FOSTERING COMMUNITY BLOG
She is no stranger to foster care advocacy - she also volunteers as a Child Advocate (Child Advocates volunteers are appointed by a judge to represent the best interests of a child or sibling group in foster care). It brings her joy to know that she can be the voice for a child who needs one, and as a result there is one less child in the world who feels unseen.⠀
When not working with children, she is enjoying her kick boxing hobby! (pictured) She hopes to kick down barriers that hold children back from reaching their full potential, and knock out any challenges that get in the way.
Loves: writing, kick boxing, listening to poetry, praying, dance, family-time and a good action movie⠀
Dislikes: eggs, mayonnaise, hatred people and bad drivers
We all know how important health and wellness are for a child's development. And it's even more vital for our community to collectively invest in social, emotional and physical well-being of children in foster care.
Foster youth have experienced abuse, neglect and separation from parents, as well as frequent placement changes and instability within the foster care system. As a result, many struggle with low self-esteem, managing stress, regulating their emotions and making good decisions.
One way to help foster youth work these struggles is to encourage routine and habits that maximizes their physical health. According to the Youth Transitions Funders Group,
"Maximizing physical health begins early in life, as youth are exposed to and encouraged to participate in a wide rage of healthy activities that reflect their interests and capabilities. As they grow and develop, young people need information about all aspects of physical health, including nutrition, exercise and fitness, disease prevention, and sexual and reproductive health. This knowledge will increase the likelihood that youth and young adults will continue to engage in healthy behaviors—including regular exercise—well into adulthood, and will be proactive in addressing and managing their own health care needs."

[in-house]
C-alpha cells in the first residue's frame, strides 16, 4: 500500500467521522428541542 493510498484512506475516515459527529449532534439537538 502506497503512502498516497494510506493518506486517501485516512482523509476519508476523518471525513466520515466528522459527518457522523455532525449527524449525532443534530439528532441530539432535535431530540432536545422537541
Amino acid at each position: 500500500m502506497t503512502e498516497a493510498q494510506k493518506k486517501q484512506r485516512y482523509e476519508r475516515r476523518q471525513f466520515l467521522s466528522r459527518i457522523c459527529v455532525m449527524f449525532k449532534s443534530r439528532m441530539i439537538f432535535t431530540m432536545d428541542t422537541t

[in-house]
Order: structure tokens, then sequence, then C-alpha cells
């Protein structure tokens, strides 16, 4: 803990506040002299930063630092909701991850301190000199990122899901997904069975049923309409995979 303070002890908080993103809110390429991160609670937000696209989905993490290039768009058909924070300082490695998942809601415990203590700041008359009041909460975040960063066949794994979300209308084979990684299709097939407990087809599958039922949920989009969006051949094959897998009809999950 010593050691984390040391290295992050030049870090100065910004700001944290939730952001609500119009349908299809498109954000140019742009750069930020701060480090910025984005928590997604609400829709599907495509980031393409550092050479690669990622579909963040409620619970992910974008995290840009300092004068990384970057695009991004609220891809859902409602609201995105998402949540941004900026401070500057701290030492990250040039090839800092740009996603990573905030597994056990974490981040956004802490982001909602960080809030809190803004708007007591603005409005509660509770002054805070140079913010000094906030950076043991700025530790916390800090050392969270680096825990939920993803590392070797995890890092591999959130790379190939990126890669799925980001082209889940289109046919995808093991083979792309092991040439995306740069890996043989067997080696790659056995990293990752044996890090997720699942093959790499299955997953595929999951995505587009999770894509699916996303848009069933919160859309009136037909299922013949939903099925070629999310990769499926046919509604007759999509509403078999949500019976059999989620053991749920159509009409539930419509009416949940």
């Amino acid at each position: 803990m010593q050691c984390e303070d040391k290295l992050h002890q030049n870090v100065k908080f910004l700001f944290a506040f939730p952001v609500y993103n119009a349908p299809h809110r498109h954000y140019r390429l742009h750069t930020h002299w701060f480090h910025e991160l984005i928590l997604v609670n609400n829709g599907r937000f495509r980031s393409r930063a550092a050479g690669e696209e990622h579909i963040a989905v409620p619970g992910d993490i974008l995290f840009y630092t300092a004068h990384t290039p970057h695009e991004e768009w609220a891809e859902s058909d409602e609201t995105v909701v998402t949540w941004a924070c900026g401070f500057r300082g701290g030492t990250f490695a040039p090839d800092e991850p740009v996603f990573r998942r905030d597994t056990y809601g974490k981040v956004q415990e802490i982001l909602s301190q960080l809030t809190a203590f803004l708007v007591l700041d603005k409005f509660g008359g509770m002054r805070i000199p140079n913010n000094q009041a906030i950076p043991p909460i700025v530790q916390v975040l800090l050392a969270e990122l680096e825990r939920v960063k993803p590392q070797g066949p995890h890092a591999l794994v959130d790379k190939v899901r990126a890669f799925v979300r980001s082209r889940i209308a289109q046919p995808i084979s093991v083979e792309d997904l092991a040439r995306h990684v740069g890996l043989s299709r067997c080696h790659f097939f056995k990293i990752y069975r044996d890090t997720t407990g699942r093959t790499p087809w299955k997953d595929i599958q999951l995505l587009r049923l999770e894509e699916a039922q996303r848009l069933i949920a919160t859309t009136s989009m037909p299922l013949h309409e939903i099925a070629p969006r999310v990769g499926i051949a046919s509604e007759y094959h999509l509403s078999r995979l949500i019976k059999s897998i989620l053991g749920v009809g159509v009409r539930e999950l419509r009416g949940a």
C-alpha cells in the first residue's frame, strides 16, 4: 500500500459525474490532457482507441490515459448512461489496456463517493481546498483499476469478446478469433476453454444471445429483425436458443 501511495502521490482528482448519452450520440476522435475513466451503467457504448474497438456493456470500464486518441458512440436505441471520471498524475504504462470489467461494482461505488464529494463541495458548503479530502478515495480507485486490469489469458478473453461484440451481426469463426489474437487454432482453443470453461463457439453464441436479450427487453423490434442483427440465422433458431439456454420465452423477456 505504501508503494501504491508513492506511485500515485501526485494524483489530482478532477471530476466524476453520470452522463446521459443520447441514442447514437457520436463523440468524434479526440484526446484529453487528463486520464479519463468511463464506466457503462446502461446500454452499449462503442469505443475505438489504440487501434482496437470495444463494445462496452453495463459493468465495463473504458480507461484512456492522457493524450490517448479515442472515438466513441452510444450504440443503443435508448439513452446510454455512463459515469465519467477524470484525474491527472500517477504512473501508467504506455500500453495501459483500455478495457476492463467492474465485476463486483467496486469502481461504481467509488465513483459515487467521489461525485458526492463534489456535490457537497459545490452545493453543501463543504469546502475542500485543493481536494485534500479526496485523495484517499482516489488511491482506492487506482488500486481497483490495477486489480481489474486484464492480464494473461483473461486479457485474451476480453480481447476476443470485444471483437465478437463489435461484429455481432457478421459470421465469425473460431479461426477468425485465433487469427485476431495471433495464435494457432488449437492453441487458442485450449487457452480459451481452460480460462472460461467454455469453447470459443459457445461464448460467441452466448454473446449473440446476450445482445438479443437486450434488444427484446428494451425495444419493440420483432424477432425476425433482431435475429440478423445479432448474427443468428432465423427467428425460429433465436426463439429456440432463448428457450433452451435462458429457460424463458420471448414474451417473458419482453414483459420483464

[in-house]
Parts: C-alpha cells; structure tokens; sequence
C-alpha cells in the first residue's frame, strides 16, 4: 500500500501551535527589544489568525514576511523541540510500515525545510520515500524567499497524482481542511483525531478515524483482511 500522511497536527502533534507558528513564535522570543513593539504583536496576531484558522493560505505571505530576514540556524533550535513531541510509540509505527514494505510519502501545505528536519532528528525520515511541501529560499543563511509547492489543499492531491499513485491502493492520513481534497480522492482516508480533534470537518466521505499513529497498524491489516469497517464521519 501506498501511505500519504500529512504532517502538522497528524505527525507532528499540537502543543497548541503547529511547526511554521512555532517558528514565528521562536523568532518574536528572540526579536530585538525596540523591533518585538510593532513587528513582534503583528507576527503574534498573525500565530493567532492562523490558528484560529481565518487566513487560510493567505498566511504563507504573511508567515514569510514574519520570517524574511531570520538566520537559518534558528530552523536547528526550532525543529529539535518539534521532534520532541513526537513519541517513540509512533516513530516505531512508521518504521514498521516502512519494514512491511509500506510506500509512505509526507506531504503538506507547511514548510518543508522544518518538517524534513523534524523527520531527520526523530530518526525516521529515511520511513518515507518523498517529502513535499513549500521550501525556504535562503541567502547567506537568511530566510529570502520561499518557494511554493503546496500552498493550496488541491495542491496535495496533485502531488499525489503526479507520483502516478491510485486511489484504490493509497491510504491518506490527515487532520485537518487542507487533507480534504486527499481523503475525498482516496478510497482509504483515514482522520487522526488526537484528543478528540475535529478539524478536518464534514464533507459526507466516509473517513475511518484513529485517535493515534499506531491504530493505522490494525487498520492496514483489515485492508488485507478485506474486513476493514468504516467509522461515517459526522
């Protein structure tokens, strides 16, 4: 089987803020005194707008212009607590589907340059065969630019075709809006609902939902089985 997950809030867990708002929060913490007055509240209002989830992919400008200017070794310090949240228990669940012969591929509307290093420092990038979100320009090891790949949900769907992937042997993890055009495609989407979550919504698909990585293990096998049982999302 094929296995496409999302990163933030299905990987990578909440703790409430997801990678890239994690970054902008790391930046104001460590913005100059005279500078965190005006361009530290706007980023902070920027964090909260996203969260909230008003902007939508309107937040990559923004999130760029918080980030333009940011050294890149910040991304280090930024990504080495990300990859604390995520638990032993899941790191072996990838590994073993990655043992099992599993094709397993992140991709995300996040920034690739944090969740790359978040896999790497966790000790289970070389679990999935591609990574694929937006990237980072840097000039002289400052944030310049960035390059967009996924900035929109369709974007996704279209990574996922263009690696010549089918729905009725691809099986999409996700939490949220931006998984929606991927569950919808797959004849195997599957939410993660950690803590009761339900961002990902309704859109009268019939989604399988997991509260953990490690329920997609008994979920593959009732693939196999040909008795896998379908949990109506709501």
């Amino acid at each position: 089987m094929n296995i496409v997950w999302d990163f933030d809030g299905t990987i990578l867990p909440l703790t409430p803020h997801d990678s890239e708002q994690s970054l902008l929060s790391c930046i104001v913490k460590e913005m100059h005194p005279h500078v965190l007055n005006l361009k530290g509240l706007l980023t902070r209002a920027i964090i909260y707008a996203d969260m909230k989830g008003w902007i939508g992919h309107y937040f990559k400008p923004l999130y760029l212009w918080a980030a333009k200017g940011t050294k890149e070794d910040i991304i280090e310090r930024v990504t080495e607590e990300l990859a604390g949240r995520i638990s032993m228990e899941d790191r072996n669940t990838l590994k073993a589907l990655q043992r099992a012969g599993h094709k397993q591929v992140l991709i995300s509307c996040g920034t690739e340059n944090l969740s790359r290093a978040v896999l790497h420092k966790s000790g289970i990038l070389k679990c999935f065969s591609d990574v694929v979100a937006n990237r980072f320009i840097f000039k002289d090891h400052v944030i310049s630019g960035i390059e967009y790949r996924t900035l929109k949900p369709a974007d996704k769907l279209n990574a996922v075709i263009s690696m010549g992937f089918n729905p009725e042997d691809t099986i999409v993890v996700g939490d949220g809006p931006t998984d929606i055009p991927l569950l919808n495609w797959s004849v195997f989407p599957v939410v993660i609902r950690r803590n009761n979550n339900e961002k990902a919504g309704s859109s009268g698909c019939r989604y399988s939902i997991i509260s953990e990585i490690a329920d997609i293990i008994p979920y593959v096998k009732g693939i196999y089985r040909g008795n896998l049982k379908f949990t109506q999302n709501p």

So how can the community - including foster parents, mentors, Love Box Leaders, teachers, friends, neighbors, etc - help help children in foster care (and any child, for that matter!) learn about and maximize their physical health? Here are a few ideas:
🤸🏼♂️ Expose them especially ones that align with their capabilities and peek their specific interests. Go on an adventure hike, sign them up for an organized sport, or help them learn their way around a kitchen while teaching the importance of healthy foods and nutrition.
🤸🏼♂️ Make physical activity part of your time together - go on walks, play an active game, explore the outdoors. Anything that gets their bodies moving and blood flowing.
🤸🏼♂️ Talk with them about the many life-long benefits of caring for their health, and how it's never too early to adopt healthy habits.
🤸🏼♂️ Set a positive example by leading an active lifestyle yourself!
Speaking of healthy activities... we are just two days out from the start of our virtual fundraiser, Race for Wings!
It's not too late to sign up so that this weekend's workout DIRECTLY impacts Houston's children and families in foster care. Visit www.houangels.org/raceforwings to register now!
Write something about yourself. No need to be fancy, just an overview.